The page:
UNITED STATES DISTRICT COURT EASTERN DISTRICT OF NEW YORK
April 29, 2013
ALLAH F. JUSTICE, PLAINTIFF,
CORPORAL MCGOVERN, DEFENDANT.
The opinion of the court was delivered by: Seybert, District Judge
MEMORANDUM & ORDER
Pending before the Court are Defendant Corporal McGovern's ("Defendant") motion to dismiss pro se Plaintiff Allah F. Justice's ("Plaintiff) Amended Complaint and Plaintiff's motion for a temporary restraining order and a preliminary injunction. For the following reasons, Plaintiff's motion is DENIED, Defendant's motion is GRANTED, and Plaintiff's Amended Complaint is DISMISSED WITH PREJUDICE.
Plaintiff commenced this action on October 17, 2011 against Defendant McGovern and the Sheriff of the Nassau County Correctional Center ("NCCC") alleging violations of his civil rights under 42 U.S.C. § 1983 ("Section 1983") arising out of threats of violence by Defendant and a prior lawsuit by Plaintiff against Defendant. Liberally construed, the Complaint asserted claims of excessive force in violation of the Eighth Amendment and retaliation in violation of the First Amendment. (Docket Entry 1.) Plaintiff simultaneously filed an application to proceed in forma pauperis. (Docket Entry 2.) On December 6, 2011, the Court granted Plaintiff's request to proceed in forma pauperis but sua sponte dismissed the claims against the Sheriff of NCCC pursuant to 28 U.S.C. §§ 1915(e)(2), 1915A(b). (Docket Entry 6.)
Defendant moved to dismiss the Complaint on December 26, 2011. (Docket Entry 8.) The Court granted Defendant's motion on June 12, 2012 (Docket Entry 20), finding that: (1) Plaintiff had failed to plead that he suffered any personal injury, which was fatal to his excessive force claim, and (2) he failed to plead that Defendant threatened him because of his prior lawsuit, which was fatal to his retaliation claim. (Docket Entry 20.) See Justice v. McGovern, No. 11-CV-5076, 2012 WL 2155275, at *3-4 (E.D.N.Y. June 12, 2012).
The Court granted Plaintiff leave to file an amended complaint, which he did on June 28, 2012. (Docket Entry 22.)
The Amended Complaint, which is handwritten on the Court's civil rights form, states as follows:
On 9/8/11 while entering the Nassau County Jail I was approached by Corporal McGovern and was told by him that I would be hurt by him and other CO's. He stated that when the time was right I would be dealt with and that he would see to it that I suffer. Sometime when certain shifts work they don't let me out for meals*fn1 or recreation whenever he works because he is now seargent [sic].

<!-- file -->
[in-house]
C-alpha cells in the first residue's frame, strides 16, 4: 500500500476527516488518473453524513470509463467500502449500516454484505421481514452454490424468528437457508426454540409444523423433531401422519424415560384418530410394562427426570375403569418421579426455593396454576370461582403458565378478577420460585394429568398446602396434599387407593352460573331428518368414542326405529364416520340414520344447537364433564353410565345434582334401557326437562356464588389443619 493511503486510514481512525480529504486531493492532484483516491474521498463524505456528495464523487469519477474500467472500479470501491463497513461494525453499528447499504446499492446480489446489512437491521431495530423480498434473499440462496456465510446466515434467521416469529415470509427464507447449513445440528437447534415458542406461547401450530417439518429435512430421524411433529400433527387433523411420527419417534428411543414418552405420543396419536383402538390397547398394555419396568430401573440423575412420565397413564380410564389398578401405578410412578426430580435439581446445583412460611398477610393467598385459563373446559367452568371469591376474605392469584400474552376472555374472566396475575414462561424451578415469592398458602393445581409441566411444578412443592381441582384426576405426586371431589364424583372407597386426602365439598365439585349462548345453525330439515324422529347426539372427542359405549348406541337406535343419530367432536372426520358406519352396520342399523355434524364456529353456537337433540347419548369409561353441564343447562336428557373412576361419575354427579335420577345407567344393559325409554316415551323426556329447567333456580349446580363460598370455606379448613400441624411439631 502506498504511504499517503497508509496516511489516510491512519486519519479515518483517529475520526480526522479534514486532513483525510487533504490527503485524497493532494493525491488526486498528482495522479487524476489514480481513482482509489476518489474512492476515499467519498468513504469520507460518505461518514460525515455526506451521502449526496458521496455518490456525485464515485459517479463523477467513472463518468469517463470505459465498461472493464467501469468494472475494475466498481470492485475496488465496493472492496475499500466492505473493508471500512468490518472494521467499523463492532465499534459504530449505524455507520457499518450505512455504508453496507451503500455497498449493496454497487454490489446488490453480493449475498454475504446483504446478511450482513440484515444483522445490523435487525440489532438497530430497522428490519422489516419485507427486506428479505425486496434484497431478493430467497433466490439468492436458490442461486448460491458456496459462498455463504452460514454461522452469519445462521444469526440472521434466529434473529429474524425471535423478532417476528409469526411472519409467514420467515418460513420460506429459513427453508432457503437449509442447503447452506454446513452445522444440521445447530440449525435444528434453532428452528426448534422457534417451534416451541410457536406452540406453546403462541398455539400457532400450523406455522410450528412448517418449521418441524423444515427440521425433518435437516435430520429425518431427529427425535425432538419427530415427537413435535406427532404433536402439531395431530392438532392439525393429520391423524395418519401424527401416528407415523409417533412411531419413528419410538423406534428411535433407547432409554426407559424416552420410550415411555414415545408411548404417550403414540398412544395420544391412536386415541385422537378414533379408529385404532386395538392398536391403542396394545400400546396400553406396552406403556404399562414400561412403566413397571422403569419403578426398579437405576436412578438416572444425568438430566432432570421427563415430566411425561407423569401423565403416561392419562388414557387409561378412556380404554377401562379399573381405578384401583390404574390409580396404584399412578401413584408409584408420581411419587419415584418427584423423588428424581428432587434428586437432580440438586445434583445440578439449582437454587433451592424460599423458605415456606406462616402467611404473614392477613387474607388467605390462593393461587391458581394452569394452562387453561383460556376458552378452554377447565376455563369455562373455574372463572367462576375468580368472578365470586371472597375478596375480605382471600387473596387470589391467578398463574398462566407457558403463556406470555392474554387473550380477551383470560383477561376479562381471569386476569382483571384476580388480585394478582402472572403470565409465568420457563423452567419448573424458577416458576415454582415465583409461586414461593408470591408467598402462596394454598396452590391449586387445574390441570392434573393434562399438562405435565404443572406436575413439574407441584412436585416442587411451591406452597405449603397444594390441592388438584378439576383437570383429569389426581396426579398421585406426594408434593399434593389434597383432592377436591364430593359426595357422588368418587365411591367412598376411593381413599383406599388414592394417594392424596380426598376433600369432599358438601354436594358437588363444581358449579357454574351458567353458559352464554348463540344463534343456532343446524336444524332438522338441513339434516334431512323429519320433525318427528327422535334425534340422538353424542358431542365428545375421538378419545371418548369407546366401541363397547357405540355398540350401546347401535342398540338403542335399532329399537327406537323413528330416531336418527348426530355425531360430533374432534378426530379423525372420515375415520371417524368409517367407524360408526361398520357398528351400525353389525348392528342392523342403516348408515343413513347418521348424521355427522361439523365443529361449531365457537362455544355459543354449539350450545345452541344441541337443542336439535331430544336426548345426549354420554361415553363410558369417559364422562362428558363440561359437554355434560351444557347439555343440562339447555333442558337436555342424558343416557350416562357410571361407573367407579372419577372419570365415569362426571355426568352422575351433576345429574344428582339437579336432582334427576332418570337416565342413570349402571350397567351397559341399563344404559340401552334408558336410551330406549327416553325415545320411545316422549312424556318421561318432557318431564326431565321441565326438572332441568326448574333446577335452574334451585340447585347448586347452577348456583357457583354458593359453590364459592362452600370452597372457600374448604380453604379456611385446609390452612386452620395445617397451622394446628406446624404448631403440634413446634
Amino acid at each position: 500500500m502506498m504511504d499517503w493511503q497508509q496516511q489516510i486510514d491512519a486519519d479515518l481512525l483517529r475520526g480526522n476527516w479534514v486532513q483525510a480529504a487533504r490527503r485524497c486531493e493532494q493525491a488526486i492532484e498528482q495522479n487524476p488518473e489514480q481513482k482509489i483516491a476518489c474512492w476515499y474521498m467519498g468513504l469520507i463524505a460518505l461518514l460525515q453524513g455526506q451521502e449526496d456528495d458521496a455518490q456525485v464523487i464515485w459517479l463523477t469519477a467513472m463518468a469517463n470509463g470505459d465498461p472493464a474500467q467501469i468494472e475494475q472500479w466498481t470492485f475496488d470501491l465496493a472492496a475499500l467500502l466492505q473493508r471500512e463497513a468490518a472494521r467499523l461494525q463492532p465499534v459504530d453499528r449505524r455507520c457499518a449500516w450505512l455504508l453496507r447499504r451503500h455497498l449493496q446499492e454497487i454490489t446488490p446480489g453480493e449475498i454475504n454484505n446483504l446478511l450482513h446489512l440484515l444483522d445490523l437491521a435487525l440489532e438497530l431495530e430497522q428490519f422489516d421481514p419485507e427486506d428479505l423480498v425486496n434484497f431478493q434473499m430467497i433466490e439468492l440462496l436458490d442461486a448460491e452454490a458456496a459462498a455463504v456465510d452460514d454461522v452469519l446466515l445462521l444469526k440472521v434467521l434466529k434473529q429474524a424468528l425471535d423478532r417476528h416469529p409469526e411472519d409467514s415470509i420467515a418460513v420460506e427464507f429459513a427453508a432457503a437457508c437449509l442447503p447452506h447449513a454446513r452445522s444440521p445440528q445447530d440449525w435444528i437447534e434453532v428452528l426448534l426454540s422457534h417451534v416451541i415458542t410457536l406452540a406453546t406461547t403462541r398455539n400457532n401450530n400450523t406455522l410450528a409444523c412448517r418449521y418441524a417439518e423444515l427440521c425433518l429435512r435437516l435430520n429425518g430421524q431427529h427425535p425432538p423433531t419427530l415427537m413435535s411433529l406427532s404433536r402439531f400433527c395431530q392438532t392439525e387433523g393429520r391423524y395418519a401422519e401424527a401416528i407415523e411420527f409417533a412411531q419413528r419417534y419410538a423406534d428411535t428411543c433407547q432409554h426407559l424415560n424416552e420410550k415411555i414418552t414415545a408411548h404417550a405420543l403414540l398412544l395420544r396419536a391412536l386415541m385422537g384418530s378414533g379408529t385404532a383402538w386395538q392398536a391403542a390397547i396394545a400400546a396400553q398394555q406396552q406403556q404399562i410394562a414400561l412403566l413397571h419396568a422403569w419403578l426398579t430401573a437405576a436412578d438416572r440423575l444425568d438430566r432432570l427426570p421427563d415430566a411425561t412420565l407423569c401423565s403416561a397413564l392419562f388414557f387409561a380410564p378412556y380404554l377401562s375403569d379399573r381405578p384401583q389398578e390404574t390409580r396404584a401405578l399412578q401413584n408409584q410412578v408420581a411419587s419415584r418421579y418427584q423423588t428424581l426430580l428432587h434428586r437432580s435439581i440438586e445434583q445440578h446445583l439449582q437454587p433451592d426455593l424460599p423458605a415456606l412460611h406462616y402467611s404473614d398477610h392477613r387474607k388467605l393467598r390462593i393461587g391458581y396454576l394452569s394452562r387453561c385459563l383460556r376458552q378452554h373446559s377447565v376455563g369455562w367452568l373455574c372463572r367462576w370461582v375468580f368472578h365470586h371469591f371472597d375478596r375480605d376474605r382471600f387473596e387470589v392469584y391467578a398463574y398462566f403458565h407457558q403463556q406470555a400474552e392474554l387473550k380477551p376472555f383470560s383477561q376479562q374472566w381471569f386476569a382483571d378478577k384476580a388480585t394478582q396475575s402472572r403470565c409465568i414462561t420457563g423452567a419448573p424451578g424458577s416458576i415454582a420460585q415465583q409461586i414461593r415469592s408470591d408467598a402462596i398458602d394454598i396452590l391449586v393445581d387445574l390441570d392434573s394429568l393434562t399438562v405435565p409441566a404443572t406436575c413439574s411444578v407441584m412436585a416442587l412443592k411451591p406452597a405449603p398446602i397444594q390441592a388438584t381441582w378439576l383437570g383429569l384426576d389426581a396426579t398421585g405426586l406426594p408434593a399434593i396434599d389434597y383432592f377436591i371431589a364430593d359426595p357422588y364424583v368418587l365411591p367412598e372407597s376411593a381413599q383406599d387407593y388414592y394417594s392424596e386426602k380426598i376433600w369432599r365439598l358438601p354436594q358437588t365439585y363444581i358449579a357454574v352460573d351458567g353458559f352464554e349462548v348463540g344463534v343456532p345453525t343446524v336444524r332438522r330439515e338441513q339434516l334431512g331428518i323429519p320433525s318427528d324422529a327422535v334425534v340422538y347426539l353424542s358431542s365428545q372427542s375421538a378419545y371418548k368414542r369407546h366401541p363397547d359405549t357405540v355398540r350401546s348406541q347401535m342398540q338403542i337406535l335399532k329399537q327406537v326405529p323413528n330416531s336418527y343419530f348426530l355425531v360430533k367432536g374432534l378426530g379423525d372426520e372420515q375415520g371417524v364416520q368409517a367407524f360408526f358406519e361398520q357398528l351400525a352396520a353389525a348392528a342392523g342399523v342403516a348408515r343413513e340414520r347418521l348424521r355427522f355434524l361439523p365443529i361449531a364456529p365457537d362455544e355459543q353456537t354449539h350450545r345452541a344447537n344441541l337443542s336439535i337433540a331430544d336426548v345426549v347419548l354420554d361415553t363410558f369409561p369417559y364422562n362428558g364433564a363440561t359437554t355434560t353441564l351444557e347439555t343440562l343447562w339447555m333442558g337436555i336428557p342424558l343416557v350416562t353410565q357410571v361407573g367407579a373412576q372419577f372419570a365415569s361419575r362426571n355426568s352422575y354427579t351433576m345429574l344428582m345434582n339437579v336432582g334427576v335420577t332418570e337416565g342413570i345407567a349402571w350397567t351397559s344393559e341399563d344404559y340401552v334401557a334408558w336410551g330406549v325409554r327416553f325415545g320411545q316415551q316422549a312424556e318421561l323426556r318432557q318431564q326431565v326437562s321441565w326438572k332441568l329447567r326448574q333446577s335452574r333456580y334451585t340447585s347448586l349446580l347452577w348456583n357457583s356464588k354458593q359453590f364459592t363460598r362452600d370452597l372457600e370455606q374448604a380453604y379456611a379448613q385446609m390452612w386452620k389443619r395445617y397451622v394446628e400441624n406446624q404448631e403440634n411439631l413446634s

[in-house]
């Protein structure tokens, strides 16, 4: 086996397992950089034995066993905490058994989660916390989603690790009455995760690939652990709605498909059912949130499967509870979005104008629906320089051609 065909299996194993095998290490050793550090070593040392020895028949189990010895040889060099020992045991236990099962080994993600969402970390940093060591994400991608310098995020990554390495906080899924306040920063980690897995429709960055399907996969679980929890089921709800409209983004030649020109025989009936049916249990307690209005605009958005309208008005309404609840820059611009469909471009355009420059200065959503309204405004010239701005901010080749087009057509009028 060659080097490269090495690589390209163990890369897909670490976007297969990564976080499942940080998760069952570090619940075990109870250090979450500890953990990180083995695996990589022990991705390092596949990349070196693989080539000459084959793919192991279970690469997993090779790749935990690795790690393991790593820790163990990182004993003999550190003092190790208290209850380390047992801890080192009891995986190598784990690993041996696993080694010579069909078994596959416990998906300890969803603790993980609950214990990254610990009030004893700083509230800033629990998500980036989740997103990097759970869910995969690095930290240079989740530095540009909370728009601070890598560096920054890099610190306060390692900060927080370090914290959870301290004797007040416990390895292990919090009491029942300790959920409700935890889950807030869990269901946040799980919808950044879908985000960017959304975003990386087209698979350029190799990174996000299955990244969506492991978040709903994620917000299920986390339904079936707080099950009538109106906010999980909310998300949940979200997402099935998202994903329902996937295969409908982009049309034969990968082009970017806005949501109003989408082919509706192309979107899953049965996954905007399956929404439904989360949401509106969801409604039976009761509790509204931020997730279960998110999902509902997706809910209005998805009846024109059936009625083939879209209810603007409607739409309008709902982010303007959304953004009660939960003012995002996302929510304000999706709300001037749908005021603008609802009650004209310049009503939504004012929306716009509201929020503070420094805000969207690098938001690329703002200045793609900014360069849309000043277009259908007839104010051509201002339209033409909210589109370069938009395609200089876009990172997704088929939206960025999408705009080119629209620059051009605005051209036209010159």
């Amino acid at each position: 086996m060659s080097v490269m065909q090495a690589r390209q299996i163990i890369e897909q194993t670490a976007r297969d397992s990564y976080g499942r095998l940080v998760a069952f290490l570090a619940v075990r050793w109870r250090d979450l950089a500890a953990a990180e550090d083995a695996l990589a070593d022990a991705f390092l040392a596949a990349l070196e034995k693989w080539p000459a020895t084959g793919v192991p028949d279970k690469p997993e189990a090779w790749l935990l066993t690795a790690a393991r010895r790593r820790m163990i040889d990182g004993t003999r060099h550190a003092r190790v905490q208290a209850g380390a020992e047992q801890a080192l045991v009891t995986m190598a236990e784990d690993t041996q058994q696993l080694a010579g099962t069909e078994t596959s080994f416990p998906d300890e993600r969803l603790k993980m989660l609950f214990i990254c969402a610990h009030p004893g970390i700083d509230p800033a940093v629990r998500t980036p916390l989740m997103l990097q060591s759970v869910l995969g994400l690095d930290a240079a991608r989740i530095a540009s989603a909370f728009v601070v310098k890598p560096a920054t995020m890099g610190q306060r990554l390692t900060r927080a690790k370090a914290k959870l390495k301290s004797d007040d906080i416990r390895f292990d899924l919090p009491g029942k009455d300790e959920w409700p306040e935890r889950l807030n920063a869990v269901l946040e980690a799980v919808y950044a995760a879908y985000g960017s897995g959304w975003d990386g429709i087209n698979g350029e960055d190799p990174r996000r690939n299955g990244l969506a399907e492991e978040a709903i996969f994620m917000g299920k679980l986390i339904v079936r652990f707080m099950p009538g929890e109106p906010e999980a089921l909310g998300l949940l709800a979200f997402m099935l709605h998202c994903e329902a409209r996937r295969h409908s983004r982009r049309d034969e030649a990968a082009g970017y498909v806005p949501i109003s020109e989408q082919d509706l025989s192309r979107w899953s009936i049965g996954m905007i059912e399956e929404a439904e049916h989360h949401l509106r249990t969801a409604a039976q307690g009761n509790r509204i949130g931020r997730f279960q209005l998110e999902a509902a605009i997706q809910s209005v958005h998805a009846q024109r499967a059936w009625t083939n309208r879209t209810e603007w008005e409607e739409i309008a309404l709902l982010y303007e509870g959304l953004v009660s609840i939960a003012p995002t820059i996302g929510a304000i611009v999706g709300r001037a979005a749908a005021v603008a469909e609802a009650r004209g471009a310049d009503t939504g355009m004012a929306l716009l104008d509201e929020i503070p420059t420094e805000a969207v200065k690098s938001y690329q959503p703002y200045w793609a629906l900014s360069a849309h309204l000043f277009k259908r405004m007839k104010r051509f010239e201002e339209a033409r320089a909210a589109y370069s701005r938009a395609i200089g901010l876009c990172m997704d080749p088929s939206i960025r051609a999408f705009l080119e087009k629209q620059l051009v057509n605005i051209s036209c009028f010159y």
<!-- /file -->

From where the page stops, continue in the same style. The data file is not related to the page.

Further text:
My constitutional rights are being violated by Corporal McGovern living out his threats that he made on 9/8/11. (Am. Compl. ¶ IV.) Plaintiff seeks $50,000,000 in monetary relief and describes his injuries as follows:
I am claiming mental injuries due to this incident and there is no real medacine [sic] that can help me[.] I no longer have the will to live[.] I even had thoughts of committing [sic] suicide because the treatment that I am recieving [sic] is unbearable and unlawful. (Am. Compl. ¶¶ IV.A, V.)
Defendant moved to dismiss the Amended Complaint on September 4, 2012. (Docket Entry 28.) Plaintiff did not oppose the motion but, instead, filed a motion for a temporary restraining order and a preliminary injunction enjoining Defendant from "being able to come in contact with [Plaintiff] or to work in the same place that [he is] confined in." (Docket Entry 33.) Both motions are presently pending before the Court.
The Court will address Plaintiff's motion for injunctive relief before turning to the merits of Defendant's motion to dismiss.
I. Plaintiff's Motion for Preliminary Relief Plaintiff seeks injunctive relief against Defendant
who is a corrections officer employed by NCCC. Plaintiff, however, is no longer confined at NCCC.*fn2 The Second Circuit has held that "an inmate's transfer from a prison facility generally moots claims for declaratory and injunctive relief against officials of that facility." Salahuddin v. Goord, 467 F.3d 263, 272 (2d Cir. 2006); see also Young v. Coughlin, 866 F.2d 567, 568 n.1 (2d Cir. 1989). Accordingly, Plaintiff's motions are DENIED AS MOOT.
II. Defendant's Motion to Dismiss
A. Standard of Review